Beijing has announced retaliatory sanctions against a group of 10 EU politicians and academics in response to the 27-member bloc’s own punitive measures against the Chinese government for its alleged human rights abuses.
A spokesperson for the Chinese Foreign Ministry said on Monday that the EU’s sanctions over the alleged detention and forced labor of Uighur Muslims, announced earlier on Monday, were based on “maliciously spread lies and disinformation.”
The move “grossly interferes in China’s internal affairs” and “flagrantly breaches international law,” the spokesperson said, urging the “hypocritical” EU to instead address its own mistakes.
MEPs Reinhard Butikofer, Michael Gahler, Raphael Glucksmann, Ilhan Kyuchyuk, and Miriam Lexmann are among those sanctioned by Beijing, because they “severely harm China’s sovereignty.”
Also targeted are the Dutch, Belgian, and Lithuanian MPs Sjoerd Wiemer Sjoerdsma, Samuel Cogolati, and Dovile Sakaliene, as well as German and Swedish scholars Adrian Zenz and Bjorn Jerden.
Four EU-based democracy and human rights committees and groups have been sanctioned as well. All those added to the blacklist are barred from entering or doing business with China.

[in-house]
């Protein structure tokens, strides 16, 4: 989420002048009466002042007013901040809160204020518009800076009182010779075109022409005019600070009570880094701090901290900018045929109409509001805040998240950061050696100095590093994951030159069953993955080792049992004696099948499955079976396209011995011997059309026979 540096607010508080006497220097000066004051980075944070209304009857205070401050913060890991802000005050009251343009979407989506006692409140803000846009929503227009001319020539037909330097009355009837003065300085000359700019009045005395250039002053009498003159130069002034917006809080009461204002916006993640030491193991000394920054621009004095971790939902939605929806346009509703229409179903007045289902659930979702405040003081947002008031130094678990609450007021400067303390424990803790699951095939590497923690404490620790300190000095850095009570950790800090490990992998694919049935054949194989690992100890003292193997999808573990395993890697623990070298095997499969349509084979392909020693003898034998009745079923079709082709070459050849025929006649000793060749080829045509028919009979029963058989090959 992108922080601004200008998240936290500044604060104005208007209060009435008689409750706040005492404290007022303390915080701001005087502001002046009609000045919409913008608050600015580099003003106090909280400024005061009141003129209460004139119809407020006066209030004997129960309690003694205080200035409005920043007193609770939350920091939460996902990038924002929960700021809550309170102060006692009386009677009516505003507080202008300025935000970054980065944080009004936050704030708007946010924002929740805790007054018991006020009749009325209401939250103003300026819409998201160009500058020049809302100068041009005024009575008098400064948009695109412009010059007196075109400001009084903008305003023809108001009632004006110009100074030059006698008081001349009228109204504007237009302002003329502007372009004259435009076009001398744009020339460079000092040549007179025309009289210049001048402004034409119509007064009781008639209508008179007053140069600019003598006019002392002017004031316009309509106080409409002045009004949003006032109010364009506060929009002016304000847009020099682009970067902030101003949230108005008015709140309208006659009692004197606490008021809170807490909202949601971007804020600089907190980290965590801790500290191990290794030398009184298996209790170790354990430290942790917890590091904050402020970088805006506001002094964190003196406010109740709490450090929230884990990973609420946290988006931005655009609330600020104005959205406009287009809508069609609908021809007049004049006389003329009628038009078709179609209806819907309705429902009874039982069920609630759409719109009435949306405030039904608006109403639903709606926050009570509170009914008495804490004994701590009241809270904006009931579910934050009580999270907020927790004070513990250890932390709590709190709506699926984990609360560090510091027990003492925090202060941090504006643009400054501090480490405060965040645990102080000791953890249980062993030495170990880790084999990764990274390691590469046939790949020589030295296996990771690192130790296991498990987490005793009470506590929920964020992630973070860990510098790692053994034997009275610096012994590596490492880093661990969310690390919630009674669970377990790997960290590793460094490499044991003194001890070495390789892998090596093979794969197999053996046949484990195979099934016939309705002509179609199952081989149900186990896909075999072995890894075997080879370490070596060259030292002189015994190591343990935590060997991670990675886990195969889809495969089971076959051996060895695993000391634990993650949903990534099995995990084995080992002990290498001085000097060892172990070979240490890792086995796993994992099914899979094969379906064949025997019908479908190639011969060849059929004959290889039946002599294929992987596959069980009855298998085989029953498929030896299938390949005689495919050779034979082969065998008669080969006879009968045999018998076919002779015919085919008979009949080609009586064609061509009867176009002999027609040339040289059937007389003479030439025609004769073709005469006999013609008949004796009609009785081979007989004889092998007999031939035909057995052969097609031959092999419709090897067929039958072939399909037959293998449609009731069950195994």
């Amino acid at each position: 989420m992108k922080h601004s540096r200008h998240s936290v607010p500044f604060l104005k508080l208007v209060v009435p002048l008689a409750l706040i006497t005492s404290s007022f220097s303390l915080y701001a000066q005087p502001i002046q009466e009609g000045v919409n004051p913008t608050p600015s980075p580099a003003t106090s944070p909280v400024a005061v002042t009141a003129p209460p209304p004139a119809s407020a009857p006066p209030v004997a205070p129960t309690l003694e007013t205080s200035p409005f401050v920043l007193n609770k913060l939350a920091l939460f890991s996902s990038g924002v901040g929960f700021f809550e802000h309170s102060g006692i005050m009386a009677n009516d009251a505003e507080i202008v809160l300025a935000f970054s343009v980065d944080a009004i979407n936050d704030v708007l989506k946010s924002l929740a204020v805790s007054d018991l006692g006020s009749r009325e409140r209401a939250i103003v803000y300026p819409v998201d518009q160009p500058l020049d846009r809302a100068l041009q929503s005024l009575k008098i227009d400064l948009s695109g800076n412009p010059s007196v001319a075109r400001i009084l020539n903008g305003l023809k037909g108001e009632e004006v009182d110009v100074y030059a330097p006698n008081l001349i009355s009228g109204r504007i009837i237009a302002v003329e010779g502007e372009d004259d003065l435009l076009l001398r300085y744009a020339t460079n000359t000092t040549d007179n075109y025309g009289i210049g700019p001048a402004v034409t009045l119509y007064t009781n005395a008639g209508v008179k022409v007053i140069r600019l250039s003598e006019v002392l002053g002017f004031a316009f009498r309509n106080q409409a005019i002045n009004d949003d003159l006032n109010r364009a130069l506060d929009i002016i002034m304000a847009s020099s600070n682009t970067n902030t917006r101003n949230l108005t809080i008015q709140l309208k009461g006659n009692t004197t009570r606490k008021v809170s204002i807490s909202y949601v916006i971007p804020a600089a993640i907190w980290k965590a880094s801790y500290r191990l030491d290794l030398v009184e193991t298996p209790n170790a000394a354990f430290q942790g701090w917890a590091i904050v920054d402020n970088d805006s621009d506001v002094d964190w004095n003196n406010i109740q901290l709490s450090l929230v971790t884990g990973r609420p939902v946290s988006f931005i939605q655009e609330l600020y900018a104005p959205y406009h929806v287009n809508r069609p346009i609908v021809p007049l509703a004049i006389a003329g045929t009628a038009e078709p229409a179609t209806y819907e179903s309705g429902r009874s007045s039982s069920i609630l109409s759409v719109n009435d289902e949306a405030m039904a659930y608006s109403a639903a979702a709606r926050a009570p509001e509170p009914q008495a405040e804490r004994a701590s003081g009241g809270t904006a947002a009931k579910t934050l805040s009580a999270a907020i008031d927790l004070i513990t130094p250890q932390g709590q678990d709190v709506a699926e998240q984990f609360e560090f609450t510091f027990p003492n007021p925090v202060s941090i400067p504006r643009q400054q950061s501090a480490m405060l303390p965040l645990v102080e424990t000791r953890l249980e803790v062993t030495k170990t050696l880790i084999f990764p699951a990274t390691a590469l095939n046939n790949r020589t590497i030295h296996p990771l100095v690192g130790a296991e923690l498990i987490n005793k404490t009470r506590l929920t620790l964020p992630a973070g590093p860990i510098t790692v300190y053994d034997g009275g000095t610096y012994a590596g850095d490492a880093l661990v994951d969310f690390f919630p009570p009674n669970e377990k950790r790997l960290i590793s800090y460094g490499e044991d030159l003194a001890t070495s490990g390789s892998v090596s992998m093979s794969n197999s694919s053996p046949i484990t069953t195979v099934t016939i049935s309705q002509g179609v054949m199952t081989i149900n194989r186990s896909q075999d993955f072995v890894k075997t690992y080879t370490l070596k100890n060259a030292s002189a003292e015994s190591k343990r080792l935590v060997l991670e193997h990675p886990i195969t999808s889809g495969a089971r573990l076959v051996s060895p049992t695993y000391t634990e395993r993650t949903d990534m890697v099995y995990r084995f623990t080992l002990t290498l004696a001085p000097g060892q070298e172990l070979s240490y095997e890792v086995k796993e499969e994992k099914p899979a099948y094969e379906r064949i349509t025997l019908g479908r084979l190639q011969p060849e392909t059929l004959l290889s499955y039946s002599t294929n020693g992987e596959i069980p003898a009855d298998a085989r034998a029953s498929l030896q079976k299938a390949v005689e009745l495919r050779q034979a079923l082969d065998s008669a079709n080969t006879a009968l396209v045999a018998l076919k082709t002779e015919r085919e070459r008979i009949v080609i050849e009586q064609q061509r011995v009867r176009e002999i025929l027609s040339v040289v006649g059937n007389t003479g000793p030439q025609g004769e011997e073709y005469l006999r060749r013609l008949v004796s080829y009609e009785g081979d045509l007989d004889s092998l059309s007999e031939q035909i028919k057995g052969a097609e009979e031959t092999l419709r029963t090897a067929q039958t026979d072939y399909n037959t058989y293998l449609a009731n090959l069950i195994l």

It comes after the Council of the EU announced on Monday it was slapping sanctions on four Chinese regional party representatives and an organization in the north-western province of Xinjiang.
The move is part of a raft of EU sanctions against China, North Korea, Libya, Eritrea, South Sudan, and Russia, where, Brussels claims, torture, extrajudicial killings, and enforced disappearances are being carried out.
The EU has accused the Chinese government of maintaining forced labor and indoctrination camps in Xinjiang, where it alleges members of the Uighur Muslim ethnic minority are detained against their will and subject to human rights violations.
The EU’s foreign policy chief, Josep Borrell, who organized the meeting of the Council of the EU, accused China of “turning a blind eye” by retaliating with its own sanctions, which he said were “unacceptable.”
The UK will also sanction a group of five Chinese individuals and entities over Xinjiang, amid “reports of torture and forced sterilisation” in the region, Foreign Secretary Dominic Raab said on Monday.